Google Search Console Basics A Beginner’s Guide To GSC

Google Search Console or GSC – the rebranded tool still familiar to old souls in the marketing community as Google Webmaster Tools – is a pretty versatile piece of marketing software. While SEOs tend to be familiar with it, most marketers, conversion specialists, and website designers stand to gain something from understanding the basics.

At its core, GSC is a tool that …

  • allows marketers to see what terms people use to get to the website, and
  • provides an avenue to tell Google about how to crawl the site best.

Activating Google Search Console

There are 5 ways to activate Google Search Console.

You can verify by adding a file to the root of your site, or by using one of the 4 items below:

google search console basics - screenshot of the list of the 4 other methods to verify google search console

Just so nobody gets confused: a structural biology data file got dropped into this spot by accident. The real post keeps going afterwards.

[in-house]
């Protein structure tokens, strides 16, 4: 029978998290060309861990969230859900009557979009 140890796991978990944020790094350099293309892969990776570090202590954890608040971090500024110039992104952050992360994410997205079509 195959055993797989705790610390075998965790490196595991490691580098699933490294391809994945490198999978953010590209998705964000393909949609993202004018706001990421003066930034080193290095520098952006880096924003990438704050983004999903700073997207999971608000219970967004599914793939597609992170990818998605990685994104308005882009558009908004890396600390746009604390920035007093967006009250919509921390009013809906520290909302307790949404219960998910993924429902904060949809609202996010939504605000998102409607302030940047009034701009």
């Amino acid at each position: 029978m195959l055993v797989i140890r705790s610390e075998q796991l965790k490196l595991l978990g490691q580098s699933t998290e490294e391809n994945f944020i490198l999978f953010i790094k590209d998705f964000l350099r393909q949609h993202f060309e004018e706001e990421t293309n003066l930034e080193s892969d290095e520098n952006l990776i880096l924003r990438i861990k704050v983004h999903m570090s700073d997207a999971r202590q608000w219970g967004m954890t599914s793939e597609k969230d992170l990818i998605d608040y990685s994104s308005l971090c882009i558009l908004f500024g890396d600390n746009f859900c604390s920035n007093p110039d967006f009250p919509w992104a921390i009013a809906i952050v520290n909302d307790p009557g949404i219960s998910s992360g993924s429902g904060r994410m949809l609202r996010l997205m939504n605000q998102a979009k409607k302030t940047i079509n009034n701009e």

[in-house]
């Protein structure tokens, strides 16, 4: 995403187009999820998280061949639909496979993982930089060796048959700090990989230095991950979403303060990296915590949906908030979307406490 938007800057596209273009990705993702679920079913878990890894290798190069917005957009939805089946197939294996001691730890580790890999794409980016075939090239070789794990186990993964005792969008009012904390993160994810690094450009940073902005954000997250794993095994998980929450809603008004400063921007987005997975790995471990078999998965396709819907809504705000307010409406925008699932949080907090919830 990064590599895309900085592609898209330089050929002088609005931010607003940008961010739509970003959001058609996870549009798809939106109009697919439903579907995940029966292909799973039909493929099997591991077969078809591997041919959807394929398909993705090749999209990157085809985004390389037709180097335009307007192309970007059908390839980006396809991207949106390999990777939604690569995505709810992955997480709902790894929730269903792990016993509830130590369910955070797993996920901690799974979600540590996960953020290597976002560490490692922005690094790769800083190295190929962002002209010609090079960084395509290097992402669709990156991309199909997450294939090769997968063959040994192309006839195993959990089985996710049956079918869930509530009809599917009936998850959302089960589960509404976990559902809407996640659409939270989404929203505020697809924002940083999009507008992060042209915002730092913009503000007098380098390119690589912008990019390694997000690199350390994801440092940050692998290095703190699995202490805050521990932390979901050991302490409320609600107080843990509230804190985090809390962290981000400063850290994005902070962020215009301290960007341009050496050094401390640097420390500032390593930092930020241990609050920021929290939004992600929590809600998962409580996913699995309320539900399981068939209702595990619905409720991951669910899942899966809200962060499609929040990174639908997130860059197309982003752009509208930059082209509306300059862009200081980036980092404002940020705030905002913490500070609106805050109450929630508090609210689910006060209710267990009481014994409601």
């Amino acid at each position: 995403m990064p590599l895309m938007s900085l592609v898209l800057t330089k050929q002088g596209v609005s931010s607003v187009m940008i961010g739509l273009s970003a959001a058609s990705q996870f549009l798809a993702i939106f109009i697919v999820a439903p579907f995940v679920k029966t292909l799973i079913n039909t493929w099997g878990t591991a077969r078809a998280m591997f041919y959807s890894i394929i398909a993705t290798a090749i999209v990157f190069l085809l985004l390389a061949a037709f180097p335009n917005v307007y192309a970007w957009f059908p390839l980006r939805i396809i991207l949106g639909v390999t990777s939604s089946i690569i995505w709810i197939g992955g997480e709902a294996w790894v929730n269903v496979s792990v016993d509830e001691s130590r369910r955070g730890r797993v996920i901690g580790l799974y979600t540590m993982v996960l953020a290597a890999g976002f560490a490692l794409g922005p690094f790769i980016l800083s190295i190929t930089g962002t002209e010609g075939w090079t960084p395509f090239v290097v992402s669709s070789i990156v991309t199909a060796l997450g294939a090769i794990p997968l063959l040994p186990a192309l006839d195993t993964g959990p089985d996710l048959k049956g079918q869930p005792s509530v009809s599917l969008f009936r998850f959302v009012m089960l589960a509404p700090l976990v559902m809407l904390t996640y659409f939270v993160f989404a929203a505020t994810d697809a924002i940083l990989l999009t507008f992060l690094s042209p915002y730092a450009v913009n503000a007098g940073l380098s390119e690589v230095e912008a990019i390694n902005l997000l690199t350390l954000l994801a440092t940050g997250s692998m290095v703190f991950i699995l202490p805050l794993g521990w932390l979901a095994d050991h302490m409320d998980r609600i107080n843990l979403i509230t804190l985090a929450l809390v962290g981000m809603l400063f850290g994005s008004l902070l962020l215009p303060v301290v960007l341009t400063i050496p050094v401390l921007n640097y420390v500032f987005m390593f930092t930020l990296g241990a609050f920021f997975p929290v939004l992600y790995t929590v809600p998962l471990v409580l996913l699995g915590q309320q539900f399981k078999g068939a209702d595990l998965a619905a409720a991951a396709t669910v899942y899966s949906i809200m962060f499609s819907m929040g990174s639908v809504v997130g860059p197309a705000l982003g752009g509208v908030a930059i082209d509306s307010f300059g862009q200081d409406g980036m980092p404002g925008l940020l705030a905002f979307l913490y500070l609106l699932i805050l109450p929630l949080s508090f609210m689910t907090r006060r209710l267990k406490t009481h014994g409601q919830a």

1. HTML Tag

You can add a small script on your <head> tag and let Google check that it exists, and you can verify ownership that way.

2. Google Analytics

If you also manage the Google Analytics (GA) account, you can use GA to verify that you own the GSC presence for the site.

3. Google Tag Manager

If you also manage GTM and use the container snippet, you can use that to verify ownership of GSC.

4. Domain Name Provider

You can sign in to your domain name provider and insert a text record into the DNS configuration.

As soon as GSC verifies that you own the site, it starts to collect and report data about search terms and crawl rates.